In the Dutch "energy test garden" on Ameland the hybrid heat pump project is continuing to take shape. It's interesting for people in the rest of the country to learn about effective investments for keeping their homes warm in the future. The Amelanders are taking the lead and testing it out.
A large gas field was discovered in Groningen at the end of the 1950s. It soon became clear that this natural gas was extremely suitable for heating homes and buildings. Burning coal and oil was considerably more polluting than natural gas. An extensive underground gas network was built during the 1960s; now, many decades later, almost every home and building is connected to it. Thanks to the arrival of the high-performance boiler at the beginning of the 1980s, the efficiency of gas consumption is now almost 100%. For many years this particular boiler has been the standard appliance supplying heat for warmth and hot water comfortably and efficiently in the Netherlands.
The hybrid heat pump is the next step on the energy transition pathway
Natural gas will no longer have a role in our homes if greenhouse gas emissions (CO2), released from burning fossil fuels to heat the built environment, have to be eliminated by the middle of this century. That role will be taken over by a heat supply (such as residual heat from industry), green gases (biogases and sustainably generated hydrogen) and sustainable electricity (combined with heat pumps).
The last option is only viable if there is a significant increase in the production of sustainable electricity and the heat demand in the existing built environment falls considerably due to improved insulation. The electricity infrastructure will also require reinforcement; the existing electricity grid in our country has not been fully developed as the heat demand is almost entirely by natural gas.
A rapid transition from natural gas to an ‘all-electric’ solution (with heat pumps providing all the heat required) would involve converting the entire existing electricity grid. A hybrid heat supply is a promising interim solution. For the built environment, this would be the hybrid heat pump: a small electric heat pump combined with an HE combination boiler. Most of the heat demand can be supplied by the heat pump but if the demand for heat is high (if outside temperatures are lower) then the boiler will step in. If the existing electricity grid struggles to supply the electricity required by the heat pumps, then they can be switched off temporarily and the heat will be supplied by the HE boiler.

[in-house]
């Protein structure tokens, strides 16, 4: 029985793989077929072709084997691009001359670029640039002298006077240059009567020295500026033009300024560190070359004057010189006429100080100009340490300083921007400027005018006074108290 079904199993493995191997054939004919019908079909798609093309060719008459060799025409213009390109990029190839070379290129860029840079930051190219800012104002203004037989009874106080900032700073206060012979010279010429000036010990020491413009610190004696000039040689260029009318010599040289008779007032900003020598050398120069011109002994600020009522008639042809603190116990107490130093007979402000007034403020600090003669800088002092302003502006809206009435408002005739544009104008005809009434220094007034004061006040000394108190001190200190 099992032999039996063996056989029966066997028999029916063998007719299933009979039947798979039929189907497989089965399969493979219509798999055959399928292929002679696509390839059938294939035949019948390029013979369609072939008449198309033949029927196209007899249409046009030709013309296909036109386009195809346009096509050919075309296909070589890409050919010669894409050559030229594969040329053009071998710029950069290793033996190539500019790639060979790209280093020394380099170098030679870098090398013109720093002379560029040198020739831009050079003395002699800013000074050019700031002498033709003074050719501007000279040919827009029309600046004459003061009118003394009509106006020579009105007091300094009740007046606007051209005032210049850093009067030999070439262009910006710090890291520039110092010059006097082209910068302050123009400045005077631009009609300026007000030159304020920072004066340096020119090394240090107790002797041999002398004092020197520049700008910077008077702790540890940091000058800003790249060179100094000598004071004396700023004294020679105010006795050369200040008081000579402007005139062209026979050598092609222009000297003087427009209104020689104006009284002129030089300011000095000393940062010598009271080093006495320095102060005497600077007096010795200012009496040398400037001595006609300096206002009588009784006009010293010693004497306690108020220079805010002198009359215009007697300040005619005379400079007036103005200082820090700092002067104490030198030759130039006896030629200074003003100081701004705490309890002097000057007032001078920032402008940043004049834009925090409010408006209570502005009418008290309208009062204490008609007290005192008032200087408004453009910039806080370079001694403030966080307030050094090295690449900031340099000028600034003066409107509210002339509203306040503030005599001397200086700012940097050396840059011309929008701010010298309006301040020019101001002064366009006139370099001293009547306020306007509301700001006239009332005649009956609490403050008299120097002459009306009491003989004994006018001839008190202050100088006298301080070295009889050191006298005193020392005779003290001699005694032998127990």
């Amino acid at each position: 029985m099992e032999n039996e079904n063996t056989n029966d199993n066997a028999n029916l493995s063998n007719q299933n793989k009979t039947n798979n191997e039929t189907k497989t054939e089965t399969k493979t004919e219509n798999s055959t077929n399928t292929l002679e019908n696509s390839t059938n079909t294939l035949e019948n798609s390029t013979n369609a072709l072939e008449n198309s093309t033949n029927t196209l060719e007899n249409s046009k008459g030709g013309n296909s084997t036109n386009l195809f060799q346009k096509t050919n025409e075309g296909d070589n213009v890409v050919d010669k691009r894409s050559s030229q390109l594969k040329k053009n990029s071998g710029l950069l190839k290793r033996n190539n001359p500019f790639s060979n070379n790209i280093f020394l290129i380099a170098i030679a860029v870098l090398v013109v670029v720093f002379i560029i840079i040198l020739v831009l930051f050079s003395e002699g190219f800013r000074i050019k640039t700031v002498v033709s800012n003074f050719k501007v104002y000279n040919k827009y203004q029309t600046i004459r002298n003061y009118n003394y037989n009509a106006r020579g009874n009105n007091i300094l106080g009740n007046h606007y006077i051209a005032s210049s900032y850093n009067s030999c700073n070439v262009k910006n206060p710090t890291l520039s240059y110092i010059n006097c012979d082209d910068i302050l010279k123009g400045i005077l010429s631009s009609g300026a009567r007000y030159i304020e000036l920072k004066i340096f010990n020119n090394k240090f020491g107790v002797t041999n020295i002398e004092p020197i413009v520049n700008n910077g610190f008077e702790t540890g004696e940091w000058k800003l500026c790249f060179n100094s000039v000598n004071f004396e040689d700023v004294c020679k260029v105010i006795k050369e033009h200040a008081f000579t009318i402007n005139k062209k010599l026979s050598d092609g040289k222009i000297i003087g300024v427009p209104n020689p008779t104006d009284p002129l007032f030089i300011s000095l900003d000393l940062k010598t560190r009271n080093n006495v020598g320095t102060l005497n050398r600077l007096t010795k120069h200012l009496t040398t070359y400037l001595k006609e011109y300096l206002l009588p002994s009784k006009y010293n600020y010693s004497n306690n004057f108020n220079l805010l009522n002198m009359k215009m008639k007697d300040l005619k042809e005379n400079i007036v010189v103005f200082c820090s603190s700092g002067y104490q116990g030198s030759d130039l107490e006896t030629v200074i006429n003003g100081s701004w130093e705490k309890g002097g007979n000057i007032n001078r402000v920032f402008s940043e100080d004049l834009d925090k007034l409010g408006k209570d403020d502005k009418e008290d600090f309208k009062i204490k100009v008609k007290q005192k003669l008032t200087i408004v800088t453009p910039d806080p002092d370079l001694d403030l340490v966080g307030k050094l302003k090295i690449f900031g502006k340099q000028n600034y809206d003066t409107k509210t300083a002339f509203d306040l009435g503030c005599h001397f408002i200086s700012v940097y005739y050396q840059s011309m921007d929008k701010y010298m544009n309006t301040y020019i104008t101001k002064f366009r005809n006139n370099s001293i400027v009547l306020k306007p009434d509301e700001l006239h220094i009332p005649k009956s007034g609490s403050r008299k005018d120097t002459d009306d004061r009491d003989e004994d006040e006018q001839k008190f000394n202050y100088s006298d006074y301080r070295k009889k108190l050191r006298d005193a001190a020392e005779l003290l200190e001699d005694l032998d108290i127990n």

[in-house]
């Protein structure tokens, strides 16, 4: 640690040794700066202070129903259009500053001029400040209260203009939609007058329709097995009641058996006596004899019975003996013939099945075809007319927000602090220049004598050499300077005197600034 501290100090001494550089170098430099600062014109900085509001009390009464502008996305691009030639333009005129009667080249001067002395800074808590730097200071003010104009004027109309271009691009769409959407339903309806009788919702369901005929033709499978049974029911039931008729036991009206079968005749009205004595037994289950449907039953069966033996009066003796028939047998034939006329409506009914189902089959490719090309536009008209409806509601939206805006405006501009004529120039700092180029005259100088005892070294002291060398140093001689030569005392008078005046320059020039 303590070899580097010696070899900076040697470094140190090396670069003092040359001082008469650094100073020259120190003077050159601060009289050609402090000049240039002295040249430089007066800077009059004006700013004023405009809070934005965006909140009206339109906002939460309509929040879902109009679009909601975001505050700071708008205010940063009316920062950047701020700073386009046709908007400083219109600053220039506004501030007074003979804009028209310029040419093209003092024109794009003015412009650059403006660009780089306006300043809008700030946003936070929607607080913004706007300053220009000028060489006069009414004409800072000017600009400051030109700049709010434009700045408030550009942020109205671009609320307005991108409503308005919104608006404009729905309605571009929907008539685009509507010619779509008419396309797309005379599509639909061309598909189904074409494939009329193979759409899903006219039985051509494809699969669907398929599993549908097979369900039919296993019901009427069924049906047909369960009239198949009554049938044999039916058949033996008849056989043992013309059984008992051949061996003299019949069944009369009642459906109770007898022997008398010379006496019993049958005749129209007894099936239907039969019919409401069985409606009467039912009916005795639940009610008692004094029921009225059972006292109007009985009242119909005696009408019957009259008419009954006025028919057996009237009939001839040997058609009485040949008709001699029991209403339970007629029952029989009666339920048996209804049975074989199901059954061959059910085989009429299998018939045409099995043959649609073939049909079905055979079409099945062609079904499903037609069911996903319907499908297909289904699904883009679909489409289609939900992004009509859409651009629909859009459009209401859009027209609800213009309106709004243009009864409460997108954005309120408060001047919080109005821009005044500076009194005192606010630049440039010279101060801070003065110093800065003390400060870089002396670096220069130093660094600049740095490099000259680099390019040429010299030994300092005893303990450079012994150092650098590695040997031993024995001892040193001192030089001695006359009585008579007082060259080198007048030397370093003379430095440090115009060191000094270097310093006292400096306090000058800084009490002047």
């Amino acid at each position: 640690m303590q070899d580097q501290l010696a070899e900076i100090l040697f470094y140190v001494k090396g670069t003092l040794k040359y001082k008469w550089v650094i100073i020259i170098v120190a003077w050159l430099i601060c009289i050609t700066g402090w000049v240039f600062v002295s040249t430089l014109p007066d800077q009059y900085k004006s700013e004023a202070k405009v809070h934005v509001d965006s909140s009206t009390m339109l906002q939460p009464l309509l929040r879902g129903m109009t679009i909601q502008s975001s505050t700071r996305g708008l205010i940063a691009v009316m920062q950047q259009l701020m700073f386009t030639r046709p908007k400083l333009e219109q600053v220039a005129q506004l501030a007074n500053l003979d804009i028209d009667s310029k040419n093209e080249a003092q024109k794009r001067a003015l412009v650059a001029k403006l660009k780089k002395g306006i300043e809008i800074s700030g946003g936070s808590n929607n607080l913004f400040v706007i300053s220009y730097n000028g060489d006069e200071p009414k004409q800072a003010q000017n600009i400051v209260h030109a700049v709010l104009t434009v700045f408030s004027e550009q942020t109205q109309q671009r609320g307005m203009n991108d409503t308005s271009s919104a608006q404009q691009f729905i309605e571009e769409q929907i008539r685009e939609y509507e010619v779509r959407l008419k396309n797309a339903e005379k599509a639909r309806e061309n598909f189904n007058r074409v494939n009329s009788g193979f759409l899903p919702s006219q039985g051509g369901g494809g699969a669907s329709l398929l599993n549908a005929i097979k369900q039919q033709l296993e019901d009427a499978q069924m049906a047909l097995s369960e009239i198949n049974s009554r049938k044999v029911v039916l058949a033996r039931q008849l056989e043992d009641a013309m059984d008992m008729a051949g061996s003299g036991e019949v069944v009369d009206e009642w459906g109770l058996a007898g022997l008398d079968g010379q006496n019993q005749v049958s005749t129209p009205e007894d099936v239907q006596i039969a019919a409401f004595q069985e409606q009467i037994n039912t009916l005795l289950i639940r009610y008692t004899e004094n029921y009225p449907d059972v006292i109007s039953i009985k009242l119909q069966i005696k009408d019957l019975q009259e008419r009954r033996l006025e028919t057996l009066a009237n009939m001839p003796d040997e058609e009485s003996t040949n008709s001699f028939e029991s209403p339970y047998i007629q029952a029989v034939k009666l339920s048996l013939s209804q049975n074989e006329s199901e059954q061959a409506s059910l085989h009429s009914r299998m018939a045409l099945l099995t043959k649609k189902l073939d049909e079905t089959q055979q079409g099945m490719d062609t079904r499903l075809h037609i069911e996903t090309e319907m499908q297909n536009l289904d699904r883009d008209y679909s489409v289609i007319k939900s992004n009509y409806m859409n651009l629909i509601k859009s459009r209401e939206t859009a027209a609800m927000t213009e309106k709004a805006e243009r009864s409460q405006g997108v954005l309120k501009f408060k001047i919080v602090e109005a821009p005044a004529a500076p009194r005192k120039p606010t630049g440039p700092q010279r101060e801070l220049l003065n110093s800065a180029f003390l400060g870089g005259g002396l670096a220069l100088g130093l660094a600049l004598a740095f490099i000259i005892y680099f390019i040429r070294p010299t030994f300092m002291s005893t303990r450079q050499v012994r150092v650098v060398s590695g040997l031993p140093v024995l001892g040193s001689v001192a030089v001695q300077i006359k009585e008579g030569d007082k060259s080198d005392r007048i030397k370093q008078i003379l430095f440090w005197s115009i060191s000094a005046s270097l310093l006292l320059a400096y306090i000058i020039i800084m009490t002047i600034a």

Ameland leads the way – 100 hybrid heat pumps installed
The hybrid heat pump is seen as a good option for the existing built environment in order to achieve significant CO2 reductions in the short term. However, this technology is relatively new and the necessary knowledge and experience will have to be gained before attempting a large-scale rollout. More than 100 hybrid heat pumps have now been installed in homes on Ameland, GasTerra has played an important part in this. Measurements are being taken during the 2017/2018 heating season in order to have an overview of the energy performance of the heat pump component. Users of the hybrid heat pumps will be asked about their experiences after the heating season. The information gathered will be shared with installation sectors, suppliers and manufacturers. It's possible that minor modifications may still be necessary to further optimise the hybrid heat pump for the Dutch market. Judging by what we have seen so far, the hybrid heat pump could be a worthy successor to the HE boiler within just a few years.
And how does the future look?
The hybrid heat pump will be able to handle a significant proportion of the heat demand in the built environment in 2050 and beyond, but only if the gas required is renewable. Sustainably generated hydrogen can be converted into sustainable methane with CO2 in a process called methanisation. As methane is the main component of natural gas, it can be easily transported in the existing gas network. Preparations for conducting practical methanisation tests have recently started on Ameland. It may well be that the hybrid heat pumps on the island will produce even more sustainable heat in 2018.